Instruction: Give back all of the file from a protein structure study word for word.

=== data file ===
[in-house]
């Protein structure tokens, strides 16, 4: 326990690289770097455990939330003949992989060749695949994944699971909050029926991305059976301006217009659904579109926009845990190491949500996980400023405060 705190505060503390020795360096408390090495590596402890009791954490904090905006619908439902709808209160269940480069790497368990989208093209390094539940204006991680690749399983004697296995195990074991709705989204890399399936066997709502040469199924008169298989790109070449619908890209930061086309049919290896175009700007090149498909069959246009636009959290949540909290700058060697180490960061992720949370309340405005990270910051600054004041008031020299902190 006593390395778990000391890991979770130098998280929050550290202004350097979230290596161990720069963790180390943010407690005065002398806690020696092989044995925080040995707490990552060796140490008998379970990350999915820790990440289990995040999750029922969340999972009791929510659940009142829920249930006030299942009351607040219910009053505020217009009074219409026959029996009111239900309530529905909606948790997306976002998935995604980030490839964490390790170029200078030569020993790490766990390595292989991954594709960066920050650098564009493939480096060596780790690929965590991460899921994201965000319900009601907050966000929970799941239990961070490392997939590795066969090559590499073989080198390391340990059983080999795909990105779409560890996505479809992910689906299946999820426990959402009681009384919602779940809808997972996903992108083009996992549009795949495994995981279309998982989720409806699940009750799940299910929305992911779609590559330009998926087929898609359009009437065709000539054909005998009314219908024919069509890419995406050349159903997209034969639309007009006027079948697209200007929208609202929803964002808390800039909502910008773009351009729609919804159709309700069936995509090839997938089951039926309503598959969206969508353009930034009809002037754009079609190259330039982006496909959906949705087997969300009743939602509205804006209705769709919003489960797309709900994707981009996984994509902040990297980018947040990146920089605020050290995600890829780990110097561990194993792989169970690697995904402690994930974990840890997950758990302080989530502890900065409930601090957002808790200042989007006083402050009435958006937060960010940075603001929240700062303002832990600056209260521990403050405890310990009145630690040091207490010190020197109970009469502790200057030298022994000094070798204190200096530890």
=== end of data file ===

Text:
[in-house]
């Protein structure tokens, strides 16, 4: 326990690289770097455990939330003949992989060749695949994944699971909050029926991305059976301006217009659904579109926009845990190491949500996980400023405060 705190505060503390020795360096408390090495590596402890009791954490904090905006619908439902709808209160269940480069790497368990989208093209390094539940204006991680690749399983004697296995195990074991709705989204890399399936066997709502040469199924008169298989790109070449619908890209930061086309049919290896175009700007090149498909069959246009636009959290949540909290700058060697180490960061992720949370309340405005990270910051600054004041008031020299902190 006593390395778990000391890991979770130098998280929050550290202004350097979230290596161990720069963790180390943010407690005065002398806690020696092989044995925080040995707490990552060796140490008998379970990350999915820790990440289990995040999750029922969340999972009791929510659940009142829920249930006030299942009351607040219910009053505020217009009074219409026959029996009111239900309530529905909606948790997306976002998935995604980030490839964490390790170029200078030569020993790490766990390595292989991954594709960066920050650098564009493939480096060596780790690929965590991460899921994201965000319900009601907050966000929970799941239990961070490392997939590795066969090559590499073989080198390391340990059983080999795909990105779409560890996505479809992910689906299946999820426990959402009681009384919602779940809808997972996903992108083009996992549009795949495994995981279309998982989720409806699940009750799940299910929305992911779609590559330009998926087929898609359009009437065709000539054909005998009314219908024919069509890419995406050349159903997209034969639309007009006027079948697209200007929208609202929803964002808390800039909502910008773009351009729609919804159709309700069936995509090839997938089951039926309503598959969206969508353009930034009809002037754009079609190259330039982006496909959906949705087997969300009743939602509205804006209705769709919003489960797309709900994707981009996984994509902040990297980018947040990146920089605020050290995600890829780990110097561990194993792989169970690697995904402690994930974990840890997950758990302080989530502890900065409930601090957002808790200042989007006083402050009435958006937060960010940075603001929240700062303002832990600056209260521990403050405890310990009145630690040091207490010190020197109970009469502790200057030298022994000094070798204190200096530890």